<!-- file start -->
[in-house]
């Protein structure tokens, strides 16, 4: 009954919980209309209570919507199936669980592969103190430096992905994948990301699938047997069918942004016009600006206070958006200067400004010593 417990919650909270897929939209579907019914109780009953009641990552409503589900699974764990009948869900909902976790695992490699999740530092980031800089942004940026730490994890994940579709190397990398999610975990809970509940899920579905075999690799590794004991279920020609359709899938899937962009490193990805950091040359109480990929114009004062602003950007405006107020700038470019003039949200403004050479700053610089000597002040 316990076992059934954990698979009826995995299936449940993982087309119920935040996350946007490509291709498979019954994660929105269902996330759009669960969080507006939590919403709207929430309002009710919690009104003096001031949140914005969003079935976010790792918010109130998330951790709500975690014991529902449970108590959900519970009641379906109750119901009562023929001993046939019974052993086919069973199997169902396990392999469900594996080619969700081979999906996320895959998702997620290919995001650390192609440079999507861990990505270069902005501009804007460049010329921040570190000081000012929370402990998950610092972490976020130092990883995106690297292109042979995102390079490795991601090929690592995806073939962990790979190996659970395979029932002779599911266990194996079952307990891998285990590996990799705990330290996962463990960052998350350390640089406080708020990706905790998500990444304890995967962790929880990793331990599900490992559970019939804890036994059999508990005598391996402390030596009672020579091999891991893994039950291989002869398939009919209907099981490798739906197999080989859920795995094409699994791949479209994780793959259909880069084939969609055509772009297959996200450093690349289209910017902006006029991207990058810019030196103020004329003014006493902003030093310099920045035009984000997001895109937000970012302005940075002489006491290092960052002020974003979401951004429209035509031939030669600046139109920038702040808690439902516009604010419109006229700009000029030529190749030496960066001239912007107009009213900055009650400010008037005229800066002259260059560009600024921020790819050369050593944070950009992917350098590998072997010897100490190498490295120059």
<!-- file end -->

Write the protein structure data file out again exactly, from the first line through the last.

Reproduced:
[in-house]
């Protein structure tokens, strides 16, 4: 009954919980209309209570919507199936669980592969103190430096992905994948990301699938047997069918942004016009600006206070958006200067400004010593 417990919650909270897929939209579907019914109780009953009641990552409503589900699974764990009948869900909902976790695992490699999740530092980031800089942004940026730490994890994940579709190397990398999610975990809970509940899920579905075999690799590794004991279920020609359709899938899937962009490193990805950091040359109480990929114009004062602003950007405006107020700038470019003039949200403004050479700053610089000597002040 316990076992059934954990698979009826995995299936449940993982087309119920935040996350946007490509291709498979019954994660929105269902996330759009669960969080507006939590919403709207929430309002009710919690009104003096001031949140914005969003079935976010790792918010109130998330951790709500975690014991529902449970108590959900519970009641379906109750119901009562023929001993046939019974052993086919069973199997169902396990392999469900594996080619969700081979999906996320895959998702997620290919995001650390192609440079999507861990990505270069902005501009804007460049010329921040570190000081000012929370402990998950610092972490976020130092990883995106690297292109042979995102390079490795991601090929690592995806073939962990790979190996659970395979029932002779599911266990194996079952307990891998285990590996990799705990330290996962463990960052998350350390640089406080708020990706905790998500990444304890995967962790929880990793331990599900490992559970019939804890036994059999508990005598391996402390030596009672020579091999891991893994039950291989002869398939009919209907099981490798739906197999080989859920795995094409699994791949479209994780793959259909880069084939969609055509772009297959996200450093690349289209910017902006006029991207990058810019030196103020004329003014006493902003030093310099920045035009984000997001895109937000970012302005940075002489006491290092960052002020974003979401951004429209035509031939030669600046139109920038702040808690439902516009604010419109006229700009000029030529190749030496960066001239912007107009009213900055009650400010008037005229800066002259260059560009600024921020790819050369050593944070950009992917350098590998072997010897100490190498490295120059």